Brazil eGov: Public Works and Internet Voting

I’m always interested in metaGovernment. That’s not where a politician chats on Twitter or does broadcast YouTube videos or widgets for fund raising – but where voters are asked to make a difference to their own country other than donating or voting.

brazilBrazil (PortugeseOpens in a new tab.) (EnglishOpens in a new tab.)  has something a little similar to Future of MelbourneOpens in a new tab. project:

Elected officials set aside $11 million taxpayer dollars to build the most popular proposals in each of the city’s nine wards. What better way to end interminable debates and remove the decision from political wrangling: let the people decide.

This is real eGovernment or The Social Network as Government.

The winners would receive funding from the total pool of $11 million in available funds. The project built upon the city’s grassroots-driven participatory budgeting program, which has allowed citizens to allocate resources through participatory decision-making since 1993. During a 42-day voting period, registered voters could log on and vote for one project in each ward, as well as post comments in an Internet forum. In order to maximize availability of the voting system, the city established 178 voting points around the city, including a mobile unit consisting of a bus with Internet access and carried out an extensive public relations campaign.

The Results

After voting closed, 172,938 people had registered votes in the system, 9.98% of the city’s registered voters. (Voter registration is mandatory for adults) The forum received 1,210 posts. Peixoto’s paper compared the average number of votes per capita from each district and the average income per capita, and found there was no relationship between the two. Sadly, the case study does not discuss the nature of the public works projects, the nature of the winners, or evaluate whether the government actually followed through and built them. (The resultsOpens in a new tab. seem to include parks and sports facilities.) (more at Sustainable Cities CollectiveOpens in a new tab.)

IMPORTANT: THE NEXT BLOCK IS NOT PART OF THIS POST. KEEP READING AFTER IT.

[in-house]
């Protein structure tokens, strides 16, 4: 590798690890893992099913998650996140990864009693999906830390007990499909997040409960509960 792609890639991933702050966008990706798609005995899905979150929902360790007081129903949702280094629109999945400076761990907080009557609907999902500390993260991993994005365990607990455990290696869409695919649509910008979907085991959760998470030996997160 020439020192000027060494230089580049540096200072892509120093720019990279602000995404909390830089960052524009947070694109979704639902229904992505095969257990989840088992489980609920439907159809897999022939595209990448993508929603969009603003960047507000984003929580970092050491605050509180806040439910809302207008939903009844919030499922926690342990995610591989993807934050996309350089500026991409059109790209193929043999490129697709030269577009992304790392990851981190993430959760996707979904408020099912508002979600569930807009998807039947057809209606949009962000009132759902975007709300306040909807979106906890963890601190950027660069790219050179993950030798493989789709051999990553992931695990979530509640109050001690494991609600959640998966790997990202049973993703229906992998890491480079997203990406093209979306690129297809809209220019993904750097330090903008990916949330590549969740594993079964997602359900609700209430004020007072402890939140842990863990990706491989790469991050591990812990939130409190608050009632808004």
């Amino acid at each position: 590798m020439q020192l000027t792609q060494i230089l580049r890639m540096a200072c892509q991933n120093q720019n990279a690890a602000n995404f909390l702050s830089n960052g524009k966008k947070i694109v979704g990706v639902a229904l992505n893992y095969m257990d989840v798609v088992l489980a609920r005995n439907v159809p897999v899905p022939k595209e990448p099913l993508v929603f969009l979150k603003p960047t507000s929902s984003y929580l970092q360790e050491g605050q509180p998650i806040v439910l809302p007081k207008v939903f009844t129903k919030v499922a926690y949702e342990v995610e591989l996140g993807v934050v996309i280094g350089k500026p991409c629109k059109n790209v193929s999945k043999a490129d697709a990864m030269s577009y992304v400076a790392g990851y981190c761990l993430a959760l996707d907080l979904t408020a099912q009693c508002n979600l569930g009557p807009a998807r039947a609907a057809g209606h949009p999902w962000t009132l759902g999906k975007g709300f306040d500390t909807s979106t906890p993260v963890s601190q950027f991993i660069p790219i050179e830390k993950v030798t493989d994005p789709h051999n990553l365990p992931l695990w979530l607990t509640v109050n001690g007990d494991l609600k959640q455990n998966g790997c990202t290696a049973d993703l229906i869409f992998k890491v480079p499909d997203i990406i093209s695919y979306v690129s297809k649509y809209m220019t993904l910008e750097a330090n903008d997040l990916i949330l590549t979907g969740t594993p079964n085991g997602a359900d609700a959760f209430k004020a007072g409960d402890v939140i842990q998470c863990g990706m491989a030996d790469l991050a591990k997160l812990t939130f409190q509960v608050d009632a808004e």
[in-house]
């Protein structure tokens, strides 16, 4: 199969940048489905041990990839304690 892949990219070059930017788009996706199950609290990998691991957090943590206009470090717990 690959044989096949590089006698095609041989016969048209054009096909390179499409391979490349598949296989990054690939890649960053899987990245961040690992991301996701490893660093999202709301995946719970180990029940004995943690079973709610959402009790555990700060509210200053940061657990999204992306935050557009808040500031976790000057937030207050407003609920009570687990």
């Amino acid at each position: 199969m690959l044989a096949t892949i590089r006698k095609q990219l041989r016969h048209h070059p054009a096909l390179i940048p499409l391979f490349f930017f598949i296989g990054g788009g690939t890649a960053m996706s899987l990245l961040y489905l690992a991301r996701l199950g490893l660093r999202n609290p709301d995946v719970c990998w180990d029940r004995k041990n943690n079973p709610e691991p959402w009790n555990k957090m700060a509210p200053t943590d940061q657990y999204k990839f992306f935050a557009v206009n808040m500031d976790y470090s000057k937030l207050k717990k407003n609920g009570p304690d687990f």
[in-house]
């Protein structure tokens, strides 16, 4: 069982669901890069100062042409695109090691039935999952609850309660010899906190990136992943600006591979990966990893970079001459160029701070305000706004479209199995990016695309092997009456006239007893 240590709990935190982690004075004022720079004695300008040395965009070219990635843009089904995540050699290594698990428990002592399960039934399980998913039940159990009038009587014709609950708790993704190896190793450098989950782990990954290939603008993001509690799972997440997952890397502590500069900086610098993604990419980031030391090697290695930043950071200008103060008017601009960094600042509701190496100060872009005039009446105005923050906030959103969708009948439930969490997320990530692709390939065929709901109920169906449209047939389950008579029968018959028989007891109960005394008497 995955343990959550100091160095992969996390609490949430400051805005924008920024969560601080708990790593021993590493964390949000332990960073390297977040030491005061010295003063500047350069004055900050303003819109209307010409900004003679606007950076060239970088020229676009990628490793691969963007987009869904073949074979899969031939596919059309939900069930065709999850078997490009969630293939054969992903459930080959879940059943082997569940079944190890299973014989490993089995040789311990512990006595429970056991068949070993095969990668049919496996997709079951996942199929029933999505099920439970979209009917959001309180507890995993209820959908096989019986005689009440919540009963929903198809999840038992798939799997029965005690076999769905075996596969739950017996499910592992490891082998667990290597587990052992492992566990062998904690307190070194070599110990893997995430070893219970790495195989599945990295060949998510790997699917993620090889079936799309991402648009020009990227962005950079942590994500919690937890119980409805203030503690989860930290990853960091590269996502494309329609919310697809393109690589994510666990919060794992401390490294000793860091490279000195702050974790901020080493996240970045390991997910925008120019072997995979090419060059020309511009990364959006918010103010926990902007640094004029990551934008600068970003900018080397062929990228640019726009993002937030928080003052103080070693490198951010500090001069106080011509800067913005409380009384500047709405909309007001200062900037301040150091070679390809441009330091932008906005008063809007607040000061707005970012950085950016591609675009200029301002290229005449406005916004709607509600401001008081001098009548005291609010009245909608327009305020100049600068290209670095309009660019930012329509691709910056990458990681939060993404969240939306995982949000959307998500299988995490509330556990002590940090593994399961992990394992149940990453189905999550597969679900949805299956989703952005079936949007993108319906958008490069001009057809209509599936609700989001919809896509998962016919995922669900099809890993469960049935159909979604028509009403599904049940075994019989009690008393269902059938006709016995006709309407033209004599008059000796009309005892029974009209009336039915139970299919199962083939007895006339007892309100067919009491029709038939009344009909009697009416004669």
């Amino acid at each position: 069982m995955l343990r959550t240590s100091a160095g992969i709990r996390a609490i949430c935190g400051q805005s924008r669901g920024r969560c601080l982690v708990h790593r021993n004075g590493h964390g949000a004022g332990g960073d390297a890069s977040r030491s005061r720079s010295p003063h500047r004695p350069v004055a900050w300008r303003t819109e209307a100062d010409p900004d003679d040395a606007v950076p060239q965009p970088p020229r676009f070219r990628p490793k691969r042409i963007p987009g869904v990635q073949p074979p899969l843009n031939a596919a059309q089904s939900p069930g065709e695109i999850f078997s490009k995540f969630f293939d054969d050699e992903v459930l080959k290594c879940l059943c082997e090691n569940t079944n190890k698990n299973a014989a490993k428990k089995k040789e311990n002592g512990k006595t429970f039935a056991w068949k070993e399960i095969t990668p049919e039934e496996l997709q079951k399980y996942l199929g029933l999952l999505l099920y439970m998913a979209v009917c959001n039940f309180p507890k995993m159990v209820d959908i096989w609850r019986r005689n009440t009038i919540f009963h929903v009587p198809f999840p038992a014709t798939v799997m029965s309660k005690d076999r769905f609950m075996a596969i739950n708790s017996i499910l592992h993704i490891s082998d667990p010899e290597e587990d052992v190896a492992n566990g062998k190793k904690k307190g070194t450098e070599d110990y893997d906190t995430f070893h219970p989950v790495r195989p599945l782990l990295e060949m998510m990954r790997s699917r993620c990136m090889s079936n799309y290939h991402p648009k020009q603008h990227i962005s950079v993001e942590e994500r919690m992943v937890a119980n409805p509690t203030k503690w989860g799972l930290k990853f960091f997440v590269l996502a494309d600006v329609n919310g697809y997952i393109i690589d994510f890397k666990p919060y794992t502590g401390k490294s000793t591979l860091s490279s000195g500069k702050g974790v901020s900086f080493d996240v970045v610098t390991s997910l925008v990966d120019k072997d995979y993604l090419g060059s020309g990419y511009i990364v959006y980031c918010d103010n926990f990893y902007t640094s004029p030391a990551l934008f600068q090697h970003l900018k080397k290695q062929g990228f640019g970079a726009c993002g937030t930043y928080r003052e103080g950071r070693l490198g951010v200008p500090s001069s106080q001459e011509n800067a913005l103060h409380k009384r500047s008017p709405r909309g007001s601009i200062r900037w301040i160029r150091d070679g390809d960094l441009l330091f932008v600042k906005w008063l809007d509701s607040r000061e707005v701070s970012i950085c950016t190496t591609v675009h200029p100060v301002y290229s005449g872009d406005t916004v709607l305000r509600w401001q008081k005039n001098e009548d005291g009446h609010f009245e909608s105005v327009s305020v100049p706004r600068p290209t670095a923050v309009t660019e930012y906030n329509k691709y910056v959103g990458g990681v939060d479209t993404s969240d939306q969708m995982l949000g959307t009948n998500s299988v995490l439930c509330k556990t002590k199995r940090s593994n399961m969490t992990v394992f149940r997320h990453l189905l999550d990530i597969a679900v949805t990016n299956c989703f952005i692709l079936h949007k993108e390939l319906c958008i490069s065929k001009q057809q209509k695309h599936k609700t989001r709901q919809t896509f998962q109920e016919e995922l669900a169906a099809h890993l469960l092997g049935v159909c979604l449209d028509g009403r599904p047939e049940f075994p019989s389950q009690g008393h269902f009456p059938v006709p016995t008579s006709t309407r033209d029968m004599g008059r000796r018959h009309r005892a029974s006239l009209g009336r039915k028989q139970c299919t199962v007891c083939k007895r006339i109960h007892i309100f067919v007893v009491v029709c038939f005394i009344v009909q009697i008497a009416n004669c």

So perhaps instead of Australian Idol and Big Brother voting, we could have City Idol? Government Idol? Integrate a SBS or ABC TV show with a voting system online. Cross Media Government. I always thought there were better, more educational ways to use heritage broadcast media such as television…

(Hat Tip Ari HerzogOpens in a new tab. from Twitter)

Laurel Papworth

Named by Forbes™ Magazine in the Top 50 Social Media Influencers globally, named Head of Industry, Social Media (Marketing Magazine™) and in the Power150 Media bloggers (AdAge™). CERT IV Training and Assessment certified trainer (Diplomas and Certificates etc) Adult Education. Laurel has manager Facebook Pages for Junior Masterchef, Idol, Big Brother etc. and have consulted on private online communities for banks Westpac, not for profits UNHCR & governments in SE Asia. Lecturer, social media, University of Sydney for 10 years and Laurel has 11,000 online students. Laurel Papworth personally connects to 6 million followers online and has taught around 100,000 people in the last 10 years how to be social media managers.

6 thoughts on “Brazil eGov: Public Works and Internet Voting

  1. Brazil uses social media for voters to choose public works such as parks http://twurl.nl/hrqtn3 hat tip @ariherzog

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